Sometimes I wish the journalists who work for the Islington Tribune actually engaged critical faculties before publishing a story. This week, they have effectively republished a Labour press release calling for the District Auditor to look into the Lib Dem run council’s sale of 220 properties, mostly shops, which is being hotly contested. Many of the existing tenants are up in arms because, as the piece says, “Shopkeepers fear the new owners will charge huge rents, forcing the closure of businesses built up from scratch over many years.”
Labour’s allegations warrant some scrutiny. They are claiming that the real problem is that the council is selling the ‘family silver on the cheap’, and that the valuation they have based their plans on doesn’t accurately reflect what they could get over the next 20 years from the property if the council kept it. They claim the council could make more money by borrowing off the value of the property.
I will happily claim ignorance – I have no idea whether they are right here or not. The District Auditor certainly should pay close attention, as it should whenever any council proposes selling off part of its portfolio. But let’s be clear what Labour are, and are not, saying here. They aren’t questioning the principle that the council must get the best value out of its portfolio and that best value means, brutally, the biggest bang for the taxpayer’s buck. Many of the shopkeepers involved in this dispute have argued that this should not be the case and to some extent I have sympathy for that view – nevertheless, Islington Council have a clear duty to enforce the letter of the law.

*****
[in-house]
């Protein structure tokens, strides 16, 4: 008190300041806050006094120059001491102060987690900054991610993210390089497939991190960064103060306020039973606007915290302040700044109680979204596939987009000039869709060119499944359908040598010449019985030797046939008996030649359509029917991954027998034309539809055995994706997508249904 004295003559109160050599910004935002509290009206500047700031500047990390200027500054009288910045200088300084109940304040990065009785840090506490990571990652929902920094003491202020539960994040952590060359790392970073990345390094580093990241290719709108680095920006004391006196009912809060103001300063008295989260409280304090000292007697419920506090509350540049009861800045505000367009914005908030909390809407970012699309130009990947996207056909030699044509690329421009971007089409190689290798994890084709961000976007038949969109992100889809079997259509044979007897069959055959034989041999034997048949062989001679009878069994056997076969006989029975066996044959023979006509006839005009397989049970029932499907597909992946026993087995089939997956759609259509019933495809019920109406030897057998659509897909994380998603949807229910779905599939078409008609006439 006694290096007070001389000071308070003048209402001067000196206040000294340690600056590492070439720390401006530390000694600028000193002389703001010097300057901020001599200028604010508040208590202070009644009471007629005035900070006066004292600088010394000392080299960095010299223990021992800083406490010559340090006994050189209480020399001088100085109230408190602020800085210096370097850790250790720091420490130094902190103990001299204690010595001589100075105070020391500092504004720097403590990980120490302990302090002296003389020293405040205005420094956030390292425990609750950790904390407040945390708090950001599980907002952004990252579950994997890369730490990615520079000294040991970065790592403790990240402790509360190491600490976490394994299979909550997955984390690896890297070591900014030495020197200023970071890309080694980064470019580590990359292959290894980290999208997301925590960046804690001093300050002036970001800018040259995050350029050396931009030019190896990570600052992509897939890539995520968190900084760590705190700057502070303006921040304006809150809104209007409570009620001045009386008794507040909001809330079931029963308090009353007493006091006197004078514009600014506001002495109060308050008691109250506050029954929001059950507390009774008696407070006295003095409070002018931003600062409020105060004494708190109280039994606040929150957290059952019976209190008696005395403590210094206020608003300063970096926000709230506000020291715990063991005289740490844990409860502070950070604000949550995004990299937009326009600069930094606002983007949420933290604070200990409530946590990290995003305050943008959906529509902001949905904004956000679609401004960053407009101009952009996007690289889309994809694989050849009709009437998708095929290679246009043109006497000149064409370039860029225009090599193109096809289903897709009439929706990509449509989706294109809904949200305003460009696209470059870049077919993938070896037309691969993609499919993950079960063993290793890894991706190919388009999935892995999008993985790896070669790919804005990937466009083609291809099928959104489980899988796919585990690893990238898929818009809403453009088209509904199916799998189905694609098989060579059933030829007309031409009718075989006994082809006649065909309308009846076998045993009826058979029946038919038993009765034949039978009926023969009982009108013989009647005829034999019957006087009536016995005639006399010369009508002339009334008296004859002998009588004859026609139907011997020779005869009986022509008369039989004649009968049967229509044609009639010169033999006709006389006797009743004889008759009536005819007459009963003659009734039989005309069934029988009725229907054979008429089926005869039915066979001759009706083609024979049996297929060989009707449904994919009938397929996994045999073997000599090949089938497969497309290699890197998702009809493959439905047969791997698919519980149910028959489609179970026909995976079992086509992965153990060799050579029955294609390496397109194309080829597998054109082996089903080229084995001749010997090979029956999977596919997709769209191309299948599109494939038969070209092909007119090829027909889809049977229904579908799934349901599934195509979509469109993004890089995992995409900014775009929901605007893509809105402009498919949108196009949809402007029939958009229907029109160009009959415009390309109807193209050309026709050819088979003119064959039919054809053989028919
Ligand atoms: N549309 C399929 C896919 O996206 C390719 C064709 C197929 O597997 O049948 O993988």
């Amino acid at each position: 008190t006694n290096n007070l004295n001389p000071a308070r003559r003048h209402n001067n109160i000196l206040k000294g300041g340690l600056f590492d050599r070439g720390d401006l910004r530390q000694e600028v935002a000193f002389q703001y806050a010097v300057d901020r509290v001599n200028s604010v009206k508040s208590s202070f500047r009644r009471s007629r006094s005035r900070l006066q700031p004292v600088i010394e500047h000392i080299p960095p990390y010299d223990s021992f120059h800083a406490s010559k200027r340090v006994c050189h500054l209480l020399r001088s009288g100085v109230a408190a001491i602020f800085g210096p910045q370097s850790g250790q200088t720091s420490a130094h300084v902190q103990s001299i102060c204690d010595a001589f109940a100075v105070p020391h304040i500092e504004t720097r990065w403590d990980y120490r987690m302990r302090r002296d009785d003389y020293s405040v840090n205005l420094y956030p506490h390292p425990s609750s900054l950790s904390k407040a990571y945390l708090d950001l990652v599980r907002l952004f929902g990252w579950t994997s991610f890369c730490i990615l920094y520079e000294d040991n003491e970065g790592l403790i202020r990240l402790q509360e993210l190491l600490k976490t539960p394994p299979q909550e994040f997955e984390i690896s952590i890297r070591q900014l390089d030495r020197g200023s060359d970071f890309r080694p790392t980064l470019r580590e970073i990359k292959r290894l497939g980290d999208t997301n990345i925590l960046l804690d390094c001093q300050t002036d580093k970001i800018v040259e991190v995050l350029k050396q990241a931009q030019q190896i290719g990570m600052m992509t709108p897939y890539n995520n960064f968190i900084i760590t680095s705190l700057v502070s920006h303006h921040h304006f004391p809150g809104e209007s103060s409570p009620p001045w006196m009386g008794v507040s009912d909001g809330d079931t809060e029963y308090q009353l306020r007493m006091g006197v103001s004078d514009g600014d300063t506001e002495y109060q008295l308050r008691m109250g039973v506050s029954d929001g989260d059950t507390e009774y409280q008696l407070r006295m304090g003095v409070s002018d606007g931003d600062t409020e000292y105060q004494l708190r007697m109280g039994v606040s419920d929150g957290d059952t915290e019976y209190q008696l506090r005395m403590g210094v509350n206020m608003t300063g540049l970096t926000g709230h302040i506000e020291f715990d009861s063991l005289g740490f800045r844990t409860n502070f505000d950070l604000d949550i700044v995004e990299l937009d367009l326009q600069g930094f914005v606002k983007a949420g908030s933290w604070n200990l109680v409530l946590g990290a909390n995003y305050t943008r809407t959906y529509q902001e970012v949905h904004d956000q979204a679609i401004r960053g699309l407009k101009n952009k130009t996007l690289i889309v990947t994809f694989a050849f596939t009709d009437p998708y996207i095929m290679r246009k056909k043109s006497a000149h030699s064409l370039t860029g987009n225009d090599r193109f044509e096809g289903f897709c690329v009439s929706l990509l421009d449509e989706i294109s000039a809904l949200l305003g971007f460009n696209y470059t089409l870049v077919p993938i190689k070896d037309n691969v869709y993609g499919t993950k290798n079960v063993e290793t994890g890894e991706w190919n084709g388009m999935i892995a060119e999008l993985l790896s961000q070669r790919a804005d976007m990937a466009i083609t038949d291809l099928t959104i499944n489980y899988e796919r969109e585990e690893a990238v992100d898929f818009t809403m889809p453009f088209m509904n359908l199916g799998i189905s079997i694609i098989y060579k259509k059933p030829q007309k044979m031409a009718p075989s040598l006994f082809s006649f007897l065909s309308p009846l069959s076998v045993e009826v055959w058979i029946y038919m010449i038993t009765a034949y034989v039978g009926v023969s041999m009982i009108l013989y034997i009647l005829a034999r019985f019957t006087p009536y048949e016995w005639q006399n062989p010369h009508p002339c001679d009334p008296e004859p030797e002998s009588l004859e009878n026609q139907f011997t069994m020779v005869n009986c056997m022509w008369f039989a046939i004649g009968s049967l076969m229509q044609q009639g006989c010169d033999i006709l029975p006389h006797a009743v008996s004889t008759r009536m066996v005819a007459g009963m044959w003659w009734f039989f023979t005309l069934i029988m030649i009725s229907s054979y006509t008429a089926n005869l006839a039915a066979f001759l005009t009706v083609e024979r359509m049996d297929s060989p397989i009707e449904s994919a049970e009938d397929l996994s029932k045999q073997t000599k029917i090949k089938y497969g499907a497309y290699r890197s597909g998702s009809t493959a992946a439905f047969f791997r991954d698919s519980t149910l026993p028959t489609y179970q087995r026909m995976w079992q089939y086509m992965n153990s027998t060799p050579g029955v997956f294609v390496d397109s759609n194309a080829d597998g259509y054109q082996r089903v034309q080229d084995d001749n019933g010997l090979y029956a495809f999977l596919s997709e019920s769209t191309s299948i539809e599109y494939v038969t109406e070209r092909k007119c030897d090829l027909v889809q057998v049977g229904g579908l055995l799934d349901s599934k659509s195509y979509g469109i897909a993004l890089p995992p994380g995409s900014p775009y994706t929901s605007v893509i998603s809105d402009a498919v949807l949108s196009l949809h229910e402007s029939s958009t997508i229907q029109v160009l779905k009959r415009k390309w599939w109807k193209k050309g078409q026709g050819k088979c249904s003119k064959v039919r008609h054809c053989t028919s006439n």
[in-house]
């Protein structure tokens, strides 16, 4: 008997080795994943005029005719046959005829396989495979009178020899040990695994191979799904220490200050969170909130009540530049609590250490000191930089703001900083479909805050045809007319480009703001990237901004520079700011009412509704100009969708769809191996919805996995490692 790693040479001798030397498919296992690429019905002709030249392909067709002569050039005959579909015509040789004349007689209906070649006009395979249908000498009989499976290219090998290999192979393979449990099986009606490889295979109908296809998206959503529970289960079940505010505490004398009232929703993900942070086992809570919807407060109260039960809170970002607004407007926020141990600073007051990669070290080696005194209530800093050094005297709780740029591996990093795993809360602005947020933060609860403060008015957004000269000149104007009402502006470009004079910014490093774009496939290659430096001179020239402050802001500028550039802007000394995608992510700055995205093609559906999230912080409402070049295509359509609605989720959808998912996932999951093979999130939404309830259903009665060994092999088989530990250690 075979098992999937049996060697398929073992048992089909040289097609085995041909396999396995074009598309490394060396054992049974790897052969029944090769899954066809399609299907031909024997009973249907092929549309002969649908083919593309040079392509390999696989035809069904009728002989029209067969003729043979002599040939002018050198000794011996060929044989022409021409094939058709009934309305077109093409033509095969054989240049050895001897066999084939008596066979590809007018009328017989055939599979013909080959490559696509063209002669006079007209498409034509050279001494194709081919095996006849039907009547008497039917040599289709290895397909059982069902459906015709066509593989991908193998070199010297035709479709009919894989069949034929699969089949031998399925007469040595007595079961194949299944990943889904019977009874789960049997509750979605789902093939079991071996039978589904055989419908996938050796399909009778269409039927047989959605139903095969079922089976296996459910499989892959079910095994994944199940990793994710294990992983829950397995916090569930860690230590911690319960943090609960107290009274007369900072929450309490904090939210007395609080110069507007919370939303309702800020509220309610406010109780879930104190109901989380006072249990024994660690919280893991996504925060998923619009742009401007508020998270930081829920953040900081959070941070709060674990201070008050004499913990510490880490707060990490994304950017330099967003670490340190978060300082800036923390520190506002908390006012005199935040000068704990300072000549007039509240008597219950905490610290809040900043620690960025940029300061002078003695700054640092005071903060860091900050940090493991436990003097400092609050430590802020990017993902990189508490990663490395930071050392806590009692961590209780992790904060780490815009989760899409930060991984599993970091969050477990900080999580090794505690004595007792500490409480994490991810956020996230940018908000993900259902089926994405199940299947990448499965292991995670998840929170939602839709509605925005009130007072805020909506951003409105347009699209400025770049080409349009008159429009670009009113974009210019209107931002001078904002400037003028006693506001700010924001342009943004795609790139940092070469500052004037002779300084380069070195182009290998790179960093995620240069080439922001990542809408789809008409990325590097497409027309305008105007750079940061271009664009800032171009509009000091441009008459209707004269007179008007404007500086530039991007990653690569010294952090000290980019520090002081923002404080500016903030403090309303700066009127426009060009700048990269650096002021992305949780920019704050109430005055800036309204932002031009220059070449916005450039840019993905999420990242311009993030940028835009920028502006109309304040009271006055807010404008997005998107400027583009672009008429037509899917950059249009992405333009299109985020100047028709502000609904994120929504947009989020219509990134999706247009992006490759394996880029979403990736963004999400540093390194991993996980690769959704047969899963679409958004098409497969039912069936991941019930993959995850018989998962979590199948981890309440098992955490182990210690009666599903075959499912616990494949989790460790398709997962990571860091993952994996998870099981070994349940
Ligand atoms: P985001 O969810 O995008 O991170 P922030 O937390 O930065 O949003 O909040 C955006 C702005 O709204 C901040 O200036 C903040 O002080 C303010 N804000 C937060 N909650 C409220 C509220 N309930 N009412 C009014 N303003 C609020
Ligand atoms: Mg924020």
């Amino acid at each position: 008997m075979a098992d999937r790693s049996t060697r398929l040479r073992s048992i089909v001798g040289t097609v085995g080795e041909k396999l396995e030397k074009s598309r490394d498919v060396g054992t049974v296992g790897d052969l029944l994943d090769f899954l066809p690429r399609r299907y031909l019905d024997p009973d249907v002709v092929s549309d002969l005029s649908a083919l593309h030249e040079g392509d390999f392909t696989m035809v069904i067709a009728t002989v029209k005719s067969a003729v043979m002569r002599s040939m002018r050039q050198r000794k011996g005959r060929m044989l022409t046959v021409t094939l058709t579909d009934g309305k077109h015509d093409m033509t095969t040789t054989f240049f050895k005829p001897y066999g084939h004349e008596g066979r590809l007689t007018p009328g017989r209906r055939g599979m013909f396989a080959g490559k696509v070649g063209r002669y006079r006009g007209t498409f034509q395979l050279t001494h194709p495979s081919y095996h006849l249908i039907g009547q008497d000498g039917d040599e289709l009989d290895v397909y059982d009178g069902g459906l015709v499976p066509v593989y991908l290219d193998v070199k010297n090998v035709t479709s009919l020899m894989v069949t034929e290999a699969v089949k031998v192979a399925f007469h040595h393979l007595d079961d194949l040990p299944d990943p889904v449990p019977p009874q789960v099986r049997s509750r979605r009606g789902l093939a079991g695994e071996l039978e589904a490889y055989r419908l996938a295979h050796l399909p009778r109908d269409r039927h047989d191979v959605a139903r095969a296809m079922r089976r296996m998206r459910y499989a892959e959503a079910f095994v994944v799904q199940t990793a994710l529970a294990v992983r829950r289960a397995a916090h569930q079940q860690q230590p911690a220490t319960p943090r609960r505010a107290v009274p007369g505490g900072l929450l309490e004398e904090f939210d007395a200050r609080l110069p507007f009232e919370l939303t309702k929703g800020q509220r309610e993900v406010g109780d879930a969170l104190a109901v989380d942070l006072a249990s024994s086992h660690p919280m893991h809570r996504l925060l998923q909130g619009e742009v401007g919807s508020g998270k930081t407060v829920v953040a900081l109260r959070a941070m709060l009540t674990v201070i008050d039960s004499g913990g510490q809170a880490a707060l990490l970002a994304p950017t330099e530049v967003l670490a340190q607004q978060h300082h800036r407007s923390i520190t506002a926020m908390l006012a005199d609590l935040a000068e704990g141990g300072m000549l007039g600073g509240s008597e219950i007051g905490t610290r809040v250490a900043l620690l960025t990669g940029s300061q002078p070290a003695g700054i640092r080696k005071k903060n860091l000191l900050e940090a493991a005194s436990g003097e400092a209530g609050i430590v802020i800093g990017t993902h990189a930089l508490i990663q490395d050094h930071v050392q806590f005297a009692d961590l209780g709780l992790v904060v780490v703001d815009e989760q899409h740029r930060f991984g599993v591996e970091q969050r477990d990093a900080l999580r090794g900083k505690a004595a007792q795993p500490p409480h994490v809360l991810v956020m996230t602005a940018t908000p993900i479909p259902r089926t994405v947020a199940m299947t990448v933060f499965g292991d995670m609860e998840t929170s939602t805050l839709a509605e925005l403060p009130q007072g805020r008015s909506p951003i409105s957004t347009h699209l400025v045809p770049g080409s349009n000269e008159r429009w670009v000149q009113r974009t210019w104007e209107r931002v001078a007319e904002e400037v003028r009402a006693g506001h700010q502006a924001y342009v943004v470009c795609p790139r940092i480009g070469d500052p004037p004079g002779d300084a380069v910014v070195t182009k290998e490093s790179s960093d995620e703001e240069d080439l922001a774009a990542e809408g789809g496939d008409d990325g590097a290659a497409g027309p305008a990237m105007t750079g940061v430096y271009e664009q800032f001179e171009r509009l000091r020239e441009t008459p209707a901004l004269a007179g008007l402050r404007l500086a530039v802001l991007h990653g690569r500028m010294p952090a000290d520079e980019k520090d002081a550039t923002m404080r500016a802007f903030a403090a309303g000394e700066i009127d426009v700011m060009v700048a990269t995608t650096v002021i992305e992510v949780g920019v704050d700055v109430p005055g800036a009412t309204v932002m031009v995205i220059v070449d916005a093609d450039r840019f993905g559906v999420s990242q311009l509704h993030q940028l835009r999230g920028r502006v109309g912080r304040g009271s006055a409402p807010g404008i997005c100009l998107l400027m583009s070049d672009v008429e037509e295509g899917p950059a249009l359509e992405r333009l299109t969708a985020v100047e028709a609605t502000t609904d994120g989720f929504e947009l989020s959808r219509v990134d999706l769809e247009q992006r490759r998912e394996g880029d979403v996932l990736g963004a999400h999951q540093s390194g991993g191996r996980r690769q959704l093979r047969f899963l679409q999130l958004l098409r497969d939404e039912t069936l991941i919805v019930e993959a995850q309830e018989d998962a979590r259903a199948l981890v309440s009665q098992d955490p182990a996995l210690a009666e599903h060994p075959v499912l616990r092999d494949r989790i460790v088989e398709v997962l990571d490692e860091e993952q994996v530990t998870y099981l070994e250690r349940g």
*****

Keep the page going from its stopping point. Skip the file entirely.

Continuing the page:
But more to the point, what Labour most definitely are saying is that the best value can be achieved by raising rents.
Indeed, although the Islington Tribune has criminally failed to join the dots, they state so quite clearly:
The councilâ€™s outside independent advisor, Erinaceous, produced an options appraisal weighing up the financial benefits of retaining the portfolio against selling it off.
Cllr Greening added: â€œThat was based on the current rental income of around Â£2.5 million. But I have seen a new document produced by Erinaceous, which now estimates the rental will to go up 50 per cent to Â£3.7 million within the next few years.
â€œMy belief is that that, in the long term, the council will lose money. Within 30 years you will hit the break-even point â€“ when the benefit of the sale and having the rent will be equal.
â€œThatâ€™s when council tax-payers will have to pay.â€
In other words, the Labour supposition is based on a policy of increasing the rents by 50%.
This is slightly nonsensical because if the potential value of the assets is so high, the bids are likely to reflect that fact. They have a point only in so far as the council may need to revise its reserve price. But they are most definitely saying that regardless of whether the properties are kept by the council or sold off, the shopkeepers can expect a hike in their rent. The only real difference here is whether the shopkeepers should be given the opportunity to buy their own property, or not.
The bottom line is, this is happening all around the country, and it is happening as a direct result of national (Labour) government policy. The only thing Labour has to say to the shopkeepers affected is that the Lib Dems aren’t proposing to fleece them nearly enough.
Meanwhile, I do wish the Tribune at least occasionally attempted balance, instead of this hyperbolic nonsense (on the other hand, if it was boringly unbiased, I probably wouldn’t make a ritual out of reading it every week).